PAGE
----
In 1958, when John Benish Jr.’s father began ferrying school children in the rapidly expanding Chicago area, the Space Race had just begun. Elvis Presley topped the charts. But long after Elvis had left the building, even in the 1990s, the junior Benish remembers seeing the plume of black smoke that would rise above the iconic yellow school buses when the driver started the engine.

John Benish Jr. urges other school districts to reduce emissions and decarbonize with biodiesel

Six decades later, a lot has changed. For one thing, the kids have cleaner buses to ride on – and in the Benish company’s case, biodiesel is largely to thank. Success with biodiesel also built the foundation for Benish to start evaluation of other products made with U.S. Soy, such as tires made by Goodyear Tire & Rubber Company.

Benish Jr. serves as president and chief operating officer of Cook-Illinois Corporation, the sixth largest school bus contractor in the U.S. He began powering his fleet of more than 2,200 school buses with biodiesel blends in 2005.

A second-generation executive of a family-owned-and-operated school bus company who also serves as past president of the National Student Transportation Association, he now urges other school bus companies to make the switch to biodiesel.

In 2022, the company celebrates running an estimated 25 million gallons of biodiesel blends in its diesel buses.

“I’ve come to the conclusion that biodiesel is the fastest, easiest way to decarbonize a school bus and clear the air, because it can be used immediately in existing diesel technology rather than investing in a new fleet or waiting for future technologies,” Benish Jr. said. “As we head back to school for another year, I’m urging all school bus fleets to take a serious look at adopting biodiesel to reduce their carbon footprint and clean up the air that students, drivers and the community breathe.”

“We applaud Cook-Illinois Corporation for their commitment to cleaner air for kids and their employees,” said Dan Farney, a soybean grower from Morton, Illinois and a former chair of the United Soybean Board. “Their 25-million-gallon milestone is a great example of the important role U.S. Soy has in delivering sustainable solutions to every life, every day.”

Biodiesel works like petroleum diesel, but it’s made from plant-based oils, like soybean oil, or recycled fats and cooking oil. It can be blended with — or sometimes fully replace — petroleum diesel for less impact on the environment. Biodiesel reduces greenhouse gas emissions by an average of 74% compared to petroleum diesel.

Benish Jr. said the company, based in Oak Brook, Illinois, uses up to 20 percent biodiesel (B20) in everything with a diesel engine, with no need to modify the engine. That’s about 1,500 buses.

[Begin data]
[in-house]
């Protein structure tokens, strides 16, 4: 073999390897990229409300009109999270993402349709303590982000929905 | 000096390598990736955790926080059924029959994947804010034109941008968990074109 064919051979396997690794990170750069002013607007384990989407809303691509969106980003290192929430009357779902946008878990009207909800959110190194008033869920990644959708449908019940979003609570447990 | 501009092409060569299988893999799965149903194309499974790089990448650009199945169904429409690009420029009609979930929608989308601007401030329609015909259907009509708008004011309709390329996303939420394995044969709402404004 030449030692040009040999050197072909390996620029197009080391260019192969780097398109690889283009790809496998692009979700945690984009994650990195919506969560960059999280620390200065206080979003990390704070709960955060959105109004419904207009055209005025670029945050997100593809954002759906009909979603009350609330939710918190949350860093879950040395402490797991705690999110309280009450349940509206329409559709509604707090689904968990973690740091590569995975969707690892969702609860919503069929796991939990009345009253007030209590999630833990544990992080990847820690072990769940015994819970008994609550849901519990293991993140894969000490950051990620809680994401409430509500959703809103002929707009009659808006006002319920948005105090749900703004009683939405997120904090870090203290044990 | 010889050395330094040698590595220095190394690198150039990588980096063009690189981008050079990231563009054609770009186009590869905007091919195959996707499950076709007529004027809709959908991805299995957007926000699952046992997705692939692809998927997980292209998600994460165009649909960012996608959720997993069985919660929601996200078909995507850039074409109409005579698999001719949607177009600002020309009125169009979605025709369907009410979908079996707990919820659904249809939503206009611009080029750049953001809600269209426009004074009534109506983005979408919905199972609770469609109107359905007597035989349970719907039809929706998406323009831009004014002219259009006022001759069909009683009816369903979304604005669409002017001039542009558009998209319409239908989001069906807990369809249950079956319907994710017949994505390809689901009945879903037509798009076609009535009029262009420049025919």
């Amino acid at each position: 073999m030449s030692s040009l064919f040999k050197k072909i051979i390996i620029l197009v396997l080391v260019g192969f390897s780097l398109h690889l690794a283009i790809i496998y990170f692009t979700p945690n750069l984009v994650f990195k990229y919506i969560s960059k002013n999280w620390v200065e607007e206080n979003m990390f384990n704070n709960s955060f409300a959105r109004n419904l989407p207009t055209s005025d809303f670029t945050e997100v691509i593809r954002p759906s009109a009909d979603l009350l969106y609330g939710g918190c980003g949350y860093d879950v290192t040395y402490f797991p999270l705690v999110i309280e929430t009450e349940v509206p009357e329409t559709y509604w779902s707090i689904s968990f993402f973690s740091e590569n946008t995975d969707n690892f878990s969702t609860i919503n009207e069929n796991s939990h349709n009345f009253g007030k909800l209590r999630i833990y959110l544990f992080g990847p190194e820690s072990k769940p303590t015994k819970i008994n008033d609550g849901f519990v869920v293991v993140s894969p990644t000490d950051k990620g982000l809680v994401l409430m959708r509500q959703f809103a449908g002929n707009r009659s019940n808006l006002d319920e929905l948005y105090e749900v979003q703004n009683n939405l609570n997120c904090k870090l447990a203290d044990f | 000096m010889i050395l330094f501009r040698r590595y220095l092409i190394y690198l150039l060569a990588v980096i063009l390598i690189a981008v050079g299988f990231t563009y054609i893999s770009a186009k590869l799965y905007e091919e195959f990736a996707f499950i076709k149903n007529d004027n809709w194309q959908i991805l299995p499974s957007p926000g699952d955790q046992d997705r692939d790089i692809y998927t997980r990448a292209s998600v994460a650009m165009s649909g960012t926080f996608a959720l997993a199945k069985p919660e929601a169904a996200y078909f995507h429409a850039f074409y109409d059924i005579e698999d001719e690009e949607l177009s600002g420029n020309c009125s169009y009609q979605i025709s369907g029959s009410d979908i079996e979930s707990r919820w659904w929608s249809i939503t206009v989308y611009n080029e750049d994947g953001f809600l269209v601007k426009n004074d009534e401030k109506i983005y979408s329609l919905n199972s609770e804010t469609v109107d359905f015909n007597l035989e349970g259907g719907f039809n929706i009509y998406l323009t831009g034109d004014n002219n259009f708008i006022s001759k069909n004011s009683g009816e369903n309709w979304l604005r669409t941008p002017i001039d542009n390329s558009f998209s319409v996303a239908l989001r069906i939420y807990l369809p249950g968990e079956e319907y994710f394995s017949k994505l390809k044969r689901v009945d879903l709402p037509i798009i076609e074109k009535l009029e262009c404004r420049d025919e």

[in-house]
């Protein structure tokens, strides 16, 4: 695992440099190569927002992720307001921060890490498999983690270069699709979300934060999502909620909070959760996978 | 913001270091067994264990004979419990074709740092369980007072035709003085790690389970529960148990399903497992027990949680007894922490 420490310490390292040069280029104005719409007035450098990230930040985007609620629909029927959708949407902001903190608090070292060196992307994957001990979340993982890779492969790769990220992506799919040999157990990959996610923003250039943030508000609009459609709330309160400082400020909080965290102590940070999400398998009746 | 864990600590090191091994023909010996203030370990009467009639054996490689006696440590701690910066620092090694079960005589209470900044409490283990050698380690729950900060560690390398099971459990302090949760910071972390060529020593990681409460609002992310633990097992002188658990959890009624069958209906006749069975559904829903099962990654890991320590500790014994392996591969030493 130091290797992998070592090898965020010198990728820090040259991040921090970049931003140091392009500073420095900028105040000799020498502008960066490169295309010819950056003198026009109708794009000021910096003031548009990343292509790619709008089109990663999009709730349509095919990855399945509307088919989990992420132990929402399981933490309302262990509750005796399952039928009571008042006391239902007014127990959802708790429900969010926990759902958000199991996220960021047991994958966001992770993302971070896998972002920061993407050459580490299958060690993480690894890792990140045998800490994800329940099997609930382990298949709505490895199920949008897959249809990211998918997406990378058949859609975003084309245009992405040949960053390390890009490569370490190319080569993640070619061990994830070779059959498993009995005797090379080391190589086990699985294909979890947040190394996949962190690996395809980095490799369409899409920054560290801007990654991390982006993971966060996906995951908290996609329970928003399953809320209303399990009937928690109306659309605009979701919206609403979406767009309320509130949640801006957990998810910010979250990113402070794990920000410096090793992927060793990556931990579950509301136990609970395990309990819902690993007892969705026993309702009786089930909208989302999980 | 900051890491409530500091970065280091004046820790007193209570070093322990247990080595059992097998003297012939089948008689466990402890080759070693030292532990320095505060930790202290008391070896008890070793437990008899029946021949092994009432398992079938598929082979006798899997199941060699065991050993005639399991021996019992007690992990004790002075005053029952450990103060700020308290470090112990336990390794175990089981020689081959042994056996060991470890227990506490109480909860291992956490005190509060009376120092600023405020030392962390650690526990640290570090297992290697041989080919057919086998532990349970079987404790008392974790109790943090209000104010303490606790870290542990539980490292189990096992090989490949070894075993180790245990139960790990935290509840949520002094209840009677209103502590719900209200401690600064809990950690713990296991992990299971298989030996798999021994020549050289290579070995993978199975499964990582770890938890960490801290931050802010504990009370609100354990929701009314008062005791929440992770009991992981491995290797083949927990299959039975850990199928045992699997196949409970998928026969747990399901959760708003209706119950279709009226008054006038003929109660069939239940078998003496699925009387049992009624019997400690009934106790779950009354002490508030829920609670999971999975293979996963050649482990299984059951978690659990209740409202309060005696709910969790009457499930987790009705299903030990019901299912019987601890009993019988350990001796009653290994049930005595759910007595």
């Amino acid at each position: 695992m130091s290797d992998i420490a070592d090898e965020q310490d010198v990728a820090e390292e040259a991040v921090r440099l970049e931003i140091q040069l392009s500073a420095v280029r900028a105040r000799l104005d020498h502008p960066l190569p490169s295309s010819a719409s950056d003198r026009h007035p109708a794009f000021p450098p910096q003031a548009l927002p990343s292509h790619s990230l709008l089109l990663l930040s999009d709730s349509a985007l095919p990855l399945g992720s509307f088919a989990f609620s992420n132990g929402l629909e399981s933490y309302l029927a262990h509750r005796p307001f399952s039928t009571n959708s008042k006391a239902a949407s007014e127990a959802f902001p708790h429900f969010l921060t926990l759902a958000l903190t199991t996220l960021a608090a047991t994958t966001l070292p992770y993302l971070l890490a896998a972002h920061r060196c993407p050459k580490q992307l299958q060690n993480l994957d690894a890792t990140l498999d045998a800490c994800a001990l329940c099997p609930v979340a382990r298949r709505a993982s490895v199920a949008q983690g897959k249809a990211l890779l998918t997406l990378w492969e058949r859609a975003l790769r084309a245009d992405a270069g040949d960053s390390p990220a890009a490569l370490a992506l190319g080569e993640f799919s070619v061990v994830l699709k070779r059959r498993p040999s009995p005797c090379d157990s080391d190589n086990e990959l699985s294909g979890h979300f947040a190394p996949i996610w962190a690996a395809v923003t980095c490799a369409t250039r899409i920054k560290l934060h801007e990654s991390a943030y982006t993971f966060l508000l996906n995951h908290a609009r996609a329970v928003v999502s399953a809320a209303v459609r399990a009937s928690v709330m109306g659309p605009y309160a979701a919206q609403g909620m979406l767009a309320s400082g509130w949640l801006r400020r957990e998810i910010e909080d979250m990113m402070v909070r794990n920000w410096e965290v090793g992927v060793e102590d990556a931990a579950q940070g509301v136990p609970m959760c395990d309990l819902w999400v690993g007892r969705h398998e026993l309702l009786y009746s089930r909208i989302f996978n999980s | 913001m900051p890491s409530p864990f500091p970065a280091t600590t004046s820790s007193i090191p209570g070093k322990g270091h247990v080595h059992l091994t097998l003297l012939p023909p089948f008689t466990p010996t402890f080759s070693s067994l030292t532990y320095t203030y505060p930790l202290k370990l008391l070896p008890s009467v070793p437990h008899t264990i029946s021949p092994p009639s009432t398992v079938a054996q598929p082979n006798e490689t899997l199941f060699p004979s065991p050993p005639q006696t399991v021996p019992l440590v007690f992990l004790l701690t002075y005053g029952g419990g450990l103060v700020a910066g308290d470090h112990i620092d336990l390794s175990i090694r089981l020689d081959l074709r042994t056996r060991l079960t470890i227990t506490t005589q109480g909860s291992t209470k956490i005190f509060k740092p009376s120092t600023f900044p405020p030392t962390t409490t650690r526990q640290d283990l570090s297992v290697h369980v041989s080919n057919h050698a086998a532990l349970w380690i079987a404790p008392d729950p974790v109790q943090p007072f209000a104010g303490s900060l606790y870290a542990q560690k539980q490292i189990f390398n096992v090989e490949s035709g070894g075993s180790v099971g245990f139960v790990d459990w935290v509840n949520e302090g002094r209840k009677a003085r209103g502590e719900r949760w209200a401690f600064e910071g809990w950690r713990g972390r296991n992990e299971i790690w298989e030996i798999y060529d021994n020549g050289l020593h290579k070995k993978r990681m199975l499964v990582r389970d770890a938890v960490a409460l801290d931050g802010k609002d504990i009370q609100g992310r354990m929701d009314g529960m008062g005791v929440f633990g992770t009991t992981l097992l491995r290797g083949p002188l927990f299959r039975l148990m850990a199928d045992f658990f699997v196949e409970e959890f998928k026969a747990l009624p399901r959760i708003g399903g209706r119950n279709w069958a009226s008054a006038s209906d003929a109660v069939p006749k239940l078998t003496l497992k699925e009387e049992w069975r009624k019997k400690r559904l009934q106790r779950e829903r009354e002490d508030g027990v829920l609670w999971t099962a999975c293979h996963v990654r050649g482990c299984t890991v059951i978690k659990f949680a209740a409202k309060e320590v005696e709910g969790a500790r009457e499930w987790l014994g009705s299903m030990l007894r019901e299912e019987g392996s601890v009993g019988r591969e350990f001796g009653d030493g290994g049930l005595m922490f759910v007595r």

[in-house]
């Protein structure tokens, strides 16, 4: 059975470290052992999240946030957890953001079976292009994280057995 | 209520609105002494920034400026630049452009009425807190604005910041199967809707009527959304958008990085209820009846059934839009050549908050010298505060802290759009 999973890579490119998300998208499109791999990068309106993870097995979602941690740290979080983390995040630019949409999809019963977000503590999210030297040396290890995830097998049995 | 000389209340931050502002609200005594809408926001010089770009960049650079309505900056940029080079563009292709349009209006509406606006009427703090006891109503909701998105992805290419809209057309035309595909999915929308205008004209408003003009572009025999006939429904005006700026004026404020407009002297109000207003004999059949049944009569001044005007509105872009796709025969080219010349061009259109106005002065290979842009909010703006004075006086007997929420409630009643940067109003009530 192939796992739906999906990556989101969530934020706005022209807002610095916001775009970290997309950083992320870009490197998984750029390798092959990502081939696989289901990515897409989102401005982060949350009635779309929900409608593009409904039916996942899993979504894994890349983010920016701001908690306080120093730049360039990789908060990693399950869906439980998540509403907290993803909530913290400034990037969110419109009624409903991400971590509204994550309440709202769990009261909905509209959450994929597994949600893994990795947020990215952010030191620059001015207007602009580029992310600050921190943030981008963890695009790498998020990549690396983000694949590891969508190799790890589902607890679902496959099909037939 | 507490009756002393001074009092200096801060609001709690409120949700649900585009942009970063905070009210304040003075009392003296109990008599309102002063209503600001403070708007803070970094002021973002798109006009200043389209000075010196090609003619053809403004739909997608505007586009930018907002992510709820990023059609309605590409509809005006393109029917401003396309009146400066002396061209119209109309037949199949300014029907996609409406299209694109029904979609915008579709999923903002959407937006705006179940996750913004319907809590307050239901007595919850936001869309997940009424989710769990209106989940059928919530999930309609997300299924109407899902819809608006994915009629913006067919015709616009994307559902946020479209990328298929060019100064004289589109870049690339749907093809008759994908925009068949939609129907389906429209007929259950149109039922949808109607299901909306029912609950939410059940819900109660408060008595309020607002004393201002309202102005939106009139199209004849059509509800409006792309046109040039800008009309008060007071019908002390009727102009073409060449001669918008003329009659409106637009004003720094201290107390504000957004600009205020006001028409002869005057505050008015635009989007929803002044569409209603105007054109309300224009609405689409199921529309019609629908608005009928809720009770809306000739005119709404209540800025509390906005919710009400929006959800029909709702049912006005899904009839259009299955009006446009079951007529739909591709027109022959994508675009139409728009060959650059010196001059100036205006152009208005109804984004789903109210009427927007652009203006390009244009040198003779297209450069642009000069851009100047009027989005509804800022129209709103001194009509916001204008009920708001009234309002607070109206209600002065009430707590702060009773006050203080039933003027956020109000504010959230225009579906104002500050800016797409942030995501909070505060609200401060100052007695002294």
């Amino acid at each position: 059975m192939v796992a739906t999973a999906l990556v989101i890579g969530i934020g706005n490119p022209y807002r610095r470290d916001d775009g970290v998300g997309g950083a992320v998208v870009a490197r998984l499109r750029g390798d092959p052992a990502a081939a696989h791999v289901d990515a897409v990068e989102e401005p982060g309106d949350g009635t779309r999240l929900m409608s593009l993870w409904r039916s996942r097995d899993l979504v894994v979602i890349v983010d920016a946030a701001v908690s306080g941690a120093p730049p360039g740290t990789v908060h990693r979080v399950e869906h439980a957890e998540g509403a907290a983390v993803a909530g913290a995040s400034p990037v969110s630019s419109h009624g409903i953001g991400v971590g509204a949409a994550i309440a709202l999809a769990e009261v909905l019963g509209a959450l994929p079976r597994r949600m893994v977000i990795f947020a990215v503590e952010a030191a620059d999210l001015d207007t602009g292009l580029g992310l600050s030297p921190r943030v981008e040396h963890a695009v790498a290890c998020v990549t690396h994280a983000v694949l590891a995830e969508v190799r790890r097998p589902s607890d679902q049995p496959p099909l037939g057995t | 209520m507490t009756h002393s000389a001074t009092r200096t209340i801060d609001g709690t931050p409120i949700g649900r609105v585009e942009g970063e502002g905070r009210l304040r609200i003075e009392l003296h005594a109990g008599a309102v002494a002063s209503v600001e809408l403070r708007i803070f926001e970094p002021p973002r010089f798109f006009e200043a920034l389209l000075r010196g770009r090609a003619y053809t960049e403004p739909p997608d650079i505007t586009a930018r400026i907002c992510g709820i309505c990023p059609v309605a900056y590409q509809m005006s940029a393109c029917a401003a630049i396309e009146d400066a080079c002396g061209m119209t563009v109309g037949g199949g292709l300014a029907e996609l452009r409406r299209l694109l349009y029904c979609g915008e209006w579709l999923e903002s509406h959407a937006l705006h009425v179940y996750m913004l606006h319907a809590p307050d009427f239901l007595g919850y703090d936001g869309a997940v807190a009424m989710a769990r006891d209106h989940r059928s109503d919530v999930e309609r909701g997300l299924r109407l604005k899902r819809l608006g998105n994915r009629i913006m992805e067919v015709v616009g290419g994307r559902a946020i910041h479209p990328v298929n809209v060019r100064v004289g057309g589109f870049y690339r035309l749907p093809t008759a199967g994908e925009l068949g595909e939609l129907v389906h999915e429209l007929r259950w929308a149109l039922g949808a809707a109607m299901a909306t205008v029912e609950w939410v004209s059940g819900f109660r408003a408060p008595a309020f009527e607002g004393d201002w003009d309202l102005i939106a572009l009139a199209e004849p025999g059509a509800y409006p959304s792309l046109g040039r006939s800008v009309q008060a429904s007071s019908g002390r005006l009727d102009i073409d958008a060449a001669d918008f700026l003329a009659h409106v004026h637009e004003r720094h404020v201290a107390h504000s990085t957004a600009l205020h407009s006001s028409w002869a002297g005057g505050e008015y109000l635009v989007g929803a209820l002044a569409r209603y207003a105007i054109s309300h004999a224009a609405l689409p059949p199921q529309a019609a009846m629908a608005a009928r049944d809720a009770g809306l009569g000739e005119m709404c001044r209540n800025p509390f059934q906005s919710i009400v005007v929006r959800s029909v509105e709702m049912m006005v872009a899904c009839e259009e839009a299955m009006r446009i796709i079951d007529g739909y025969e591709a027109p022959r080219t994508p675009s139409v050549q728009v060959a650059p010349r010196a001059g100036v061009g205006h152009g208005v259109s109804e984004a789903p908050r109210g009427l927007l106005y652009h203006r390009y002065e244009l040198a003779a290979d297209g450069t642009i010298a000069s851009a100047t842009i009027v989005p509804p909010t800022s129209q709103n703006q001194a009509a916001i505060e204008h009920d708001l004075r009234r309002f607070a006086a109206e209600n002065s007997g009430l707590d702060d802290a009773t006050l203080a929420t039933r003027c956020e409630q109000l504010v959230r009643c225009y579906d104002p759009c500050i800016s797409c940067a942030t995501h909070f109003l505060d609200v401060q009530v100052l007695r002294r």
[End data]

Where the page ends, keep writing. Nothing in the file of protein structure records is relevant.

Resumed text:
“The fuel is extremely reliable, but at the heart of our commitment to biodiesel is that it is better for the children,” Benish Jr. said. “We transport many special needs kids, and breathing issues and asthma are common. Biodiesel reduces harmful exposure.” A new study shows that switching to 100% biodiesel in 28 transportation and home heating oil sectors, one of which was Chicago – Naperville, would create immediate community health improvements. Combining all 28 sites, benefits would include more than 456,000 fewer/reduced asthma cases per year, more than 142,000 fewer sick days per year and over $7.5 billion in avoided health costs annually, the study showed.

Under Benish Jr.’s leadership, the company was the first in Illinois to switch an entire bus fleet to blends up to B20. He said biodiesel is noticeably better for the engines, which show reduced wear and tear due to the fuel’s enhanced lubricity. He also likes that it supports Illinois soybean farmers rather than oil outside of the U.S.

Benish Jr. volunteers as a Bio Ambassador, a United Soybean Board educational program that assists fleets and other leaders nationwide to increase awareness of how soy-biobased products can benefit human health and the environment. He is an inaugural member of the B20 Club of Illinois, a partnership of the American Lung Association (ALA) and Illinois Soybean Association that recognizes and supports Illinois-based fleets committed to using B20 or greater blends. Benish also led efforts to pilot buses with B100 — 100% biodiesel — in five full-size diesel school buses using the Optimus Technologies Vector System.

“This school bus fleet is a true pioneer, having used biodiesel blends up to B20 continuously since 2005,” said Bailey Arnold, lead for the B20 Club of Illinois and director of clean air initiatives for ALA. “There’s no doubt that Cook-Illinois is a national leader in fighting climate change and protecting the health of students and communities through the use of alternative fuels and technologies like biodiesel.”

Made from an increasingly diverse mix of resources such as recycled cooking oil, soybean oil and animal fats, biodiesel and renewable diesel are better, cleaner fuels that are available now for use in existing diesel engines without modification.

Because of the potential for biobased products to create new markets for soybeans, U.S. soybean farmers have invested millions of dollars to research, test and promote biobased products. Much of this work was done through the United Soybean Board, which is composed of 78 U.S. soybean farmers appointed by the U.S. Secretary of Agriculture to invest soybean checkoff funds. As stipulated in the Soybean Promotion, Research and Consumer Information Act, USDA’s Agricultural Marketing Services has oversight responsibilities for the soybean checkoff.

This case study is provided for information only. The United Soybean Board does not endorse, promote or make any representations regarding any specific suppliers mentioned herein.